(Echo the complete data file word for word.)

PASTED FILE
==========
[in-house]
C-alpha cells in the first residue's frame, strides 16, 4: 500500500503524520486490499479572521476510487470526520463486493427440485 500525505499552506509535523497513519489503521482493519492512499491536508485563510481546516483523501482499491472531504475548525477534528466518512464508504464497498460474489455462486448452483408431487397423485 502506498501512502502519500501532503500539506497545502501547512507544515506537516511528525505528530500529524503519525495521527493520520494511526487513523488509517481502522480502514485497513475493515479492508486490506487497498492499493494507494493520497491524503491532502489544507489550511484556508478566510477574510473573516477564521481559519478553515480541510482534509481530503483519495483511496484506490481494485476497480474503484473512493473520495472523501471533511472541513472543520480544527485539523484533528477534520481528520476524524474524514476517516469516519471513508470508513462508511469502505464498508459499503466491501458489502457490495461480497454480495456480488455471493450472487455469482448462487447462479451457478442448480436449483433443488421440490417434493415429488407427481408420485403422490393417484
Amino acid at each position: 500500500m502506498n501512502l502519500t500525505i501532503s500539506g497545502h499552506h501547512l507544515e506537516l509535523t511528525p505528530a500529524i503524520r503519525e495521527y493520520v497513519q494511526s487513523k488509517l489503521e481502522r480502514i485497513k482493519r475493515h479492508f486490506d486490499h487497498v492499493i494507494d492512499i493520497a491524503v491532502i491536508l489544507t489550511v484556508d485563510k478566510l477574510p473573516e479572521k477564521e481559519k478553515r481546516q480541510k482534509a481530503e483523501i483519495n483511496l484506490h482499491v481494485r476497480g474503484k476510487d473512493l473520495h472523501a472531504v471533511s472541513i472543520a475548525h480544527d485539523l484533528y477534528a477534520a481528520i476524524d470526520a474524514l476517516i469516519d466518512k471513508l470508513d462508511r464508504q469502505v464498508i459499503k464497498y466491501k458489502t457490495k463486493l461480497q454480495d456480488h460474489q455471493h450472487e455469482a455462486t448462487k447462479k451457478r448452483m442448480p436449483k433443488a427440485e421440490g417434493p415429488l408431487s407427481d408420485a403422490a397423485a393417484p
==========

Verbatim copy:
[in-house]
C-alpha cells in the first residue's frame, strides 16, 4: 500500500503524520486490499479572521476510487470526520463486493427440485 500525505499552506509535523497513519489503521482493519492512499491536508485563510481546516483523501482499491472531504475548525477534528466518512464508504464497498460474489455462486448452483408431487397423485 502506498501512502502519500501532503500539506497545502501547512507544515506537516511528525505528530500529524503519525495521527493520520494511526487513523488509517481502522480502514485497513475493515479492508486490506487497498492499493494507494493520497491524503491532502489544507489550511484556508478566510477574510473573516477564521481559519478553515480541510482534509481530503483519495483511496484506490481494485476497480474503484473512493473520495472523501471533511472541513472543520480544527485539523484533528477534520481528520476524524474524514476517516469516519471513508470508513462508511469502505464498508459499503466491501458489502457490495461480497454480495456480488455471493450472487455469482448462487447462479451457478442448480436449483433443488421440490417434493415429488407427481408420485403422490393417484
Amino acid at each position: 500500500m502506498n501512502l502519500t500525505i501532503s500539506g497545502h499552506h501547512l507544515e506537516l509535523t511528525p505528530a500529524i503524520r503519525e495521527y493520520v497513519q494511526s487513523k488509517l489503521e481502522r480502514i485497513k482493519r475493515h479492508f486490506d486490499h487497498v492499493i494507494d492512499i493520497a491524503v491532502i491536508l489544507t489550511v484556508d485563510k478566510l477574510p473573516e479572521k477564521e481559519k478553515r481546516q480541510k482534509a481530503e483523501i483519495n483511496l484506490h482499491v481494485r476497480g474503484k476510487d473512493l473520495h472523501a472531504v471533511s472541513i472543520a475548525h480544527d485539523l484533528y477534528a477534520a481528520i476524524d470526520a474524514l476517516i469516519d466518512k471513508l470508513d462508511r464508504q469502505v464498508i459499503k464497498y466491501k458489502t457490495k463486493l461480497q454480495d456480488h460474489q455471493h450472487e455469482a455462486t448462487k447462479k451457478r448452483m442448480p436449483k433443488a427440485e421440490g417434493p415429488l408431487s407427481d408420485a403422490a397423485a393417484p